To regain FDI ranking, South Africa must ‘rebuild trust’ with investors
South Africa’s absence – for the second year running – from the top 25 countries listed in AT Kearney’s annual foreign direct investment (FDI) confidence index is suggestive of heightened investor concern about perceived political, policy and regulatory instability.
Africa region head Wim Plaizier describes the position as “disturbing” given that three-fourths of the executives surveyed for the latest index, published in early May, report that their companies plan to increase their FDI in the coming three years.
The 500 respondents are drawn from companies with yearly revenues of more than $500-million and from the 27 source countries for more than 90% of global FDI flows and the index offers a forward-looking perspective of FDI trends.
The US tops the 2016 index, followed by China, Canada and Germany, with only Russia and South Africa, which last appeared on the list in 2014, among the Brics grouping of Brazil, Russia, India, China and South Africa, not featuring in the top 25. Brazil slumped to twelfth position, from sixth in 2015.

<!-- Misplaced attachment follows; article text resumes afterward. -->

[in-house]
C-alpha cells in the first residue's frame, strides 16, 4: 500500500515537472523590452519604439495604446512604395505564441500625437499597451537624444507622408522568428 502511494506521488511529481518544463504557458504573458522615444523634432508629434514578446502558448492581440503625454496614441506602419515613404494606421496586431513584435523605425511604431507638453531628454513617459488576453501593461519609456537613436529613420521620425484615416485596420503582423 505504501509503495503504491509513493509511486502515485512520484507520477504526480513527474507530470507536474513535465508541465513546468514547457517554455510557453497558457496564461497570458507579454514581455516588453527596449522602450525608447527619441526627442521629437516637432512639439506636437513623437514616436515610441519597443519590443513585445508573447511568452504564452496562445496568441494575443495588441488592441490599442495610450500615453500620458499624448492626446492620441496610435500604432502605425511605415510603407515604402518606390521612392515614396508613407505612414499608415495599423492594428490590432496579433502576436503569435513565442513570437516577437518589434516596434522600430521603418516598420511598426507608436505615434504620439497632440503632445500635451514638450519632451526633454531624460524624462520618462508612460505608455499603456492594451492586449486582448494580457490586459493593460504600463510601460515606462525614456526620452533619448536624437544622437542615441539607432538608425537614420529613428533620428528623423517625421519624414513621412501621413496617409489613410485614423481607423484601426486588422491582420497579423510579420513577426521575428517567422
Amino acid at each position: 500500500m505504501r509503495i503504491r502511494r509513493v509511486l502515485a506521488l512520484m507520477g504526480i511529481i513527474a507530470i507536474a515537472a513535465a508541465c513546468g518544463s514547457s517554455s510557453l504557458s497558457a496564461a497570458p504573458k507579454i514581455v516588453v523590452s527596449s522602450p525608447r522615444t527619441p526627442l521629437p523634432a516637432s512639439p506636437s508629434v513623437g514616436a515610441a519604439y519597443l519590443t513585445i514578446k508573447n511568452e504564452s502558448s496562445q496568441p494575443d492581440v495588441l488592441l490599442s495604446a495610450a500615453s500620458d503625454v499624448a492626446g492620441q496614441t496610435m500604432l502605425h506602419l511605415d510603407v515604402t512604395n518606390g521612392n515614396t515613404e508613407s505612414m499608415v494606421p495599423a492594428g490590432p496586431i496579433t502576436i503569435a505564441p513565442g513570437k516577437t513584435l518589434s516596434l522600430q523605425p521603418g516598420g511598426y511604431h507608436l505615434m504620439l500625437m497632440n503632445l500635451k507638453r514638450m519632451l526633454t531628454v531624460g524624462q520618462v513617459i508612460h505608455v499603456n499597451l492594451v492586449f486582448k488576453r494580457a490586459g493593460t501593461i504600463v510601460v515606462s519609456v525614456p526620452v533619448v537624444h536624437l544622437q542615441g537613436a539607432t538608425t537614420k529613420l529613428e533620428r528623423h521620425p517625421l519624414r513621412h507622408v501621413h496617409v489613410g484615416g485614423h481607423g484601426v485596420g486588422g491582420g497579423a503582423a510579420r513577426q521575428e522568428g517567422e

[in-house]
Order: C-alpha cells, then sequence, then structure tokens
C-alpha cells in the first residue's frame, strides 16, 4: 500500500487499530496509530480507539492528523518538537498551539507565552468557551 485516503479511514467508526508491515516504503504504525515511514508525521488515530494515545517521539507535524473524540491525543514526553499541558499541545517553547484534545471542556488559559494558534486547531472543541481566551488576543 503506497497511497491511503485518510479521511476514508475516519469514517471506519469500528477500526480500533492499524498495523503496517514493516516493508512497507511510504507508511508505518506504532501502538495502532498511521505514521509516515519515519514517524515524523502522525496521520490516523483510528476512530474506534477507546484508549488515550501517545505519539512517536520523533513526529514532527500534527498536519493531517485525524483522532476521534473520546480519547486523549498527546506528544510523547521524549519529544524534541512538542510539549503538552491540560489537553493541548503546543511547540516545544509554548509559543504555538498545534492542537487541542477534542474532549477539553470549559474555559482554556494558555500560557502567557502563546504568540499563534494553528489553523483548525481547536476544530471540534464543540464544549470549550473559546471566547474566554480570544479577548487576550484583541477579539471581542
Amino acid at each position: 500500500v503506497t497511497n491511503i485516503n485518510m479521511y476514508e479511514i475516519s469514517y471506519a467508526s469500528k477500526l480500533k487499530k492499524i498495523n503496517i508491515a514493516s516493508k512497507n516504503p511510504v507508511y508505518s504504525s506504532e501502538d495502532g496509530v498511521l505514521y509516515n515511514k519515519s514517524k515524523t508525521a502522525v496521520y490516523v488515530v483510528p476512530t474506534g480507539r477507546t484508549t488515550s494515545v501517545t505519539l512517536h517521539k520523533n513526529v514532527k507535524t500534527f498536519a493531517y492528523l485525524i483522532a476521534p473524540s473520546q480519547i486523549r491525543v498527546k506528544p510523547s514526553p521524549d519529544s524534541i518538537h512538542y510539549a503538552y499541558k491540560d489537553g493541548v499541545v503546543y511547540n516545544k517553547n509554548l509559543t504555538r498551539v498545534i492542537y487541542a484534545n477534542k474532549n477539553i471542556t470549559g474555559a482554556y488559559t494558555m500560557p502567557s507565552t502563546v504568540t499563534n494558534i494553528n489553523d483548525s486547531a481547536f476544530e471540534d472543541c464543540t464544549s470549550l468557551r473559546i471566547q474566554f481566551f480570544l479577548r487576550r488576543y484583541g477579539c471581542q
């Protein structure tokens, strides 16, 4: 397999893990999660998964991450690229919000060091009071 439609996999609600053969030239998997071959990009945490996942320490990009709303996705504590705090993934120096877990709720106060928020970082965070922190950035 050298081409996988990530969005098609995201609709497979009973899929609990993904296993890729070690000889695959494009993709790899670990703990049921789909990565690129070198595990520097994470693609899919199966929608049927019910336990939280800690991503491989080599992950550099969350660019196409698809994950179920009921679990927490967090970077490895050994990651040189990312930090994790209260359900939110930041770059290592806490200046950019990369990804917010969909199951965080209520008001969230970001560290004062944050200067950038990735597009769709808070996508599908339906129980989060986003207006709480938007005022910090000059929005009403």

The decline in South Africa and Africa’s ranking, Plaizier asserts, cannot be attributed merely to the plunge in commodities, which he admits is “not helpful”. Instead, investors appear unconvinced about the stability of Africa’s political, legal and regulatory frameworks.
However, the absence of Africa and South Africa is also seen as part of a broader trend of investors turning to the perceived safety of developed markets.
This stands in stark contrast to 2010, when developing countries comprised around 70% of the index.
To recover, African governments will need to rebuild trust with international investors and convince them that the continent provides not only growth prospects, but also stability.